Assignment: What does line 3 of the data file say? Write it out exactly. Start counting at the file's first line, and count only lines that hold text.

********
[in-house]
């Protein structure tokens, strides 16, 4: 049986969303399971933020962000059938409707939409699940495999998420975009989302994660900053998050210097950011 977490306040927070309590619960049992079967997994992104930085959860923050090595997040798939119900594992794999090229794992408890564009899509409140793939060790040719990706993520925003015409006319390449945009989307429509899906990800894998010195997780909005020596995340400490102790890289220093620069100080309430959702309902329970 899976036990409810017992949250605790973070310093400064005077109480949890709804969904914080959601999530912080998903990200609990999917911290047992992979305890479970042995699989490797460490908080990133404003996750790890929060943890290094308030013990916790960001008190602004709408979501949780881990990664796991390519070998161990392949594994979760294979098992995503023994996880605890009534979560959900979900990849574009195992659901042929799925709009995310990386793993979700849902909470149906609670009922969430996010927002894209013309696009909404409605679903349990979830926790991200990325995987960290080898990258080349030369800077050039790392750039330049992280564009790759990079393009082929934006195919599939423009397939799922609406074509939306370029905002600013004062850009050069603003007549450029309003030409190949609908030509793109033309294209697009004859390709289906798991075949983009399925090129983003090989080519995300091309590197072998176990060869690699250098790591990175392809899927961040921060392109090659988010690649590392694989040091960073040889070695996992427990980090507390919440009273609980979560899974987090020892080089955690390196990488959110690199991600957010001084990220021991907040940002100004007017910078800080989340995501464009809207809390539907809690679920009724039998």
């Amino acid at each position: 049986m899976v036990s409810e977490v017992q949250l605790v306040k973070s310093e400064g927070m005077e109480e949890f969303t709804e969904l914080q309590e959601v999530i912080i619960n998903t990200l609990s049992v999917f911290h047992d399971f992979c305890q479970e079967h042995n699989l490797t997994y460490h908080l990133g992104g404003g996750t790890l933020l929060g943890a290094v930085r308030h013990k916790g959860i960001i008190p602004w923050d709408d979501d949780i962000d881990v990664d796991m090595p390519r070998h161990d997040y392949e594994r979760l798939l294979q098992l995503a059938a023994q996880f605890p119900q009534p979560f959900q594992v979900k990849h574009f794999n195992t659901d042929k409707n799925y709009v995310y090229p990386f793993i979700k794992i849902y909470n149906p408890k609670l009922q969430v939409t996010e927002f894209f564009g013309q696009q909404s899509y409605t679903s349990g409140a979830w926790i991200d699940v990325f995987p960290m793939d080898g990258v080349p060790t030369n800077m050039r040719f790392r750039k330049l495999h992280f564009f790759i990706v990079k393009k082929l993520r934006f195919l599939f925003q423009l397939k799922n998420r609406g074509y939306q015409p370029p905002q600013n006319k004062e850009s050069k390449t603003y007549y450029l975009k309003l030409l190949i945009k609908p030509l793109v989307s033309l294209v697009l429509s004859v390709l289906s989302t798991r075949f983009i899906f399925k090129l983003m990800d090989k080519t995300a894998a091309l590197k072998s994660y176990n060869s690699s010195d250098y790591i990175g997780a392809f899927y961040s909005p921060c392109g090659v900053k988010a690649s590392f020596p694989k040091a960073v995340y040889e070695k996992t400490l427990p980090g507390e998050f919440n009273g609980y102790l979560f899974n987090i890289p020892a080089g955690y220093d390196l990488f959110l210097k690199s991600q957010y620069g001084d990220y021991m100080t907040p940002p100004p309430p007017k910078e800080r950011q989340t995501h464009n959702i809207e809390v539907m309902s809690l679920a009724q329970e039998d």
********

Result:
């Amino acid at each position: 049986m899976v036990s409810e977490v017992q949250l605790v306040k973070s310093e400064g927070m005077e109480e949890f969303t709804e969904l914080q309590e959601v999530i912080i619960n998903t990200l609990s049992v999917f911290h047992d399971f992979c305890q479970e079967h042995n699989l490797t997994y460490h908080l990133g992104g404003g996750t790890l933020l929060g943890a290094v930085r308030h013990k916790g959860i960001i008190p602004w923050d709408d979501d949780i962000d881990v990664d796991m090595p390519r070998h161990d997040y392949e594994r979760l798939l294979q098992l995503a059938a023994q996880f605890p119900q009534p979560f959900q594992v979900k990849h574009f794999n195992t659901d042929k409707n799925y709009v995310y090229p990386f793993i979700k794992i849902y909470n149906p408890k609670l009922q969430v939409t996010e927002f894209f564009g013309q696009q909404s899509y409605t679903s349990g409140a979830w926790i991200d699940v990325f995987p960290m793939d080898g990258v080349p060790t030369n800077m050039r040719f790392r750039k330049l495999h992280f564009f790759i990706v990079k393009k082929l993520r934006f195919l599939f925003q423009l397939k799922n998420r609406g074509y939306q015409p370029p905002q600013n006319k004062e850009s050069k390449t603003y007549y450029l975009k309003l030409l190949i945009k609908p030509l793109v989307s033309l294209v697009l429509s004859v390709l289906s989302t798991r075949f983009i899906f399925k090129l983003m990800d090989k080519t995300a894998a091309l590197k072998s994660y176990n060869s690699s010195d250098y790591i990175g997780a392809f899927y961040s909005p921060c392109g090659v900053k988010a690649s590392f020596p694989k040091a960073v995340y040889e070695k996992t400490l427990p980090g507390e998050f919440n009273g609980y102790l979560f899974n987090i890289p020892a080089g955690y220093d390196l990488f959110l210097k690199s991600q957010y620069g001084d990220y021991m100080t907040p940002p100004p309430p007017k910078e800080r950011q989340t995501h464009n959702i809207e809390v539907m309902s809690l679920a009724q329970e039998d």